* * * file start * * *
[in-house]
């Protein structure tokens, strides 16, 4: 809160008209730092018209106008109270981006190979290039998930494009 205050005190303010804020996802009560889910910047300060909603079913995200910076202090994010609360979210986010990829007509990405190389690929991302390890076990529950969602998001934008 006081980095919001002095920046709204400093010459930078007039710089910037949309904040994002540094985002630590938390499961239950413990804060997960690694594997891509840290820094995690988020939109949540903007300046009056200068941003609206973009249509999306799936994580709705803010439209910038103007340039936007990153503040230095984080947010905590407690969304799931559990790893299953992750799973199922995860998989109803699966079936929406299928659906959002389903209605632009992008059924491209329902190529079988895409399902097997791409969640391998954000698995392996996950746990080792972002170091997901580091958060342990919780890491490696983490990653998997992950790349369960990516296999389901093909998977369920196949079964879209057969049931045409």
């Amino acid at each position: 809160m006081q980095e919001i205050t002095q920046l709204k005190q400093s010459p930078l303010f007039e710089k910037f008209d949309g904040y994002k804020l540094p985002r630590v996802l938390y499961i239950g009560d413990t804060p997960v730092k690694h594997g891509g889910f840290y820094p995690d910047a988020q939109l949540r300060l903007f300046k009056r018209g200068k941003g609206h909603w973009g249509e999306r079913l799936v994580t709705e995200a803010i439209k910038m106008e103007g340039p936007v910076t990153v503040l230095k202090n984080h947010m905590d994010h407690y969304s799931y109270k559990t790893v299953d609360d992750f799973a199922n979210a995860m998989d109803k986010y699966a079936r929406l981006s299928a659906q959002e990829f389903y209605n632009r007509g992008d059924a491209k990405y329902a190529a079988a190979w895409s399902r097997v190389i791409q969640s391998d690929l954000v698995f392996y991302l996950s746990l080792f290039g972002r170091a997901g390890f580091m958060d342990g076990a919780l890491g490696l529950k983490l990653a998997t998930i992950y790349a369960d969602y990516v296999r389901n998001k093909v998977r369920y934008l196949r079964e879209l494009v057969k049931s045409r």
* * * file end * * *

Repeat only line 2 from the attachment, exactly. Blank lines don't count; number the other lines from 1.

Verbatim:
């Protein structure tokens, strides 16, 4: 809160008209730092018209106008109270981006190979290039998930494009 205050005190303010804020996802009560889910910047300060909603079913995200910076202090994010609360979210986010990829007509990405190389690929991302390890076990529950969602998001934008 006081980095919001002095920046709204400093010459930078007039710089910037949309904040994002540094985002630590938390499961239950413990804060997960690694594997891509840290820094995690988020939109949540903007300046009056200068941003609206973009249509999306799936994580709705803010439209910038103007340039936007990153503040230095984080947010905590407690969304799931559990790893299953992750799973199922995860998989109803699966079936929406299928659906959002389903209605632009992008059924491209329902190529079988895409399902097997791409969640391998954000698995392996996950746990080792972002170091997901580091958060342990919780890491490696983490990653998997992950790349369960990516296999389901093909998977369920196949079964879209057969049931045409």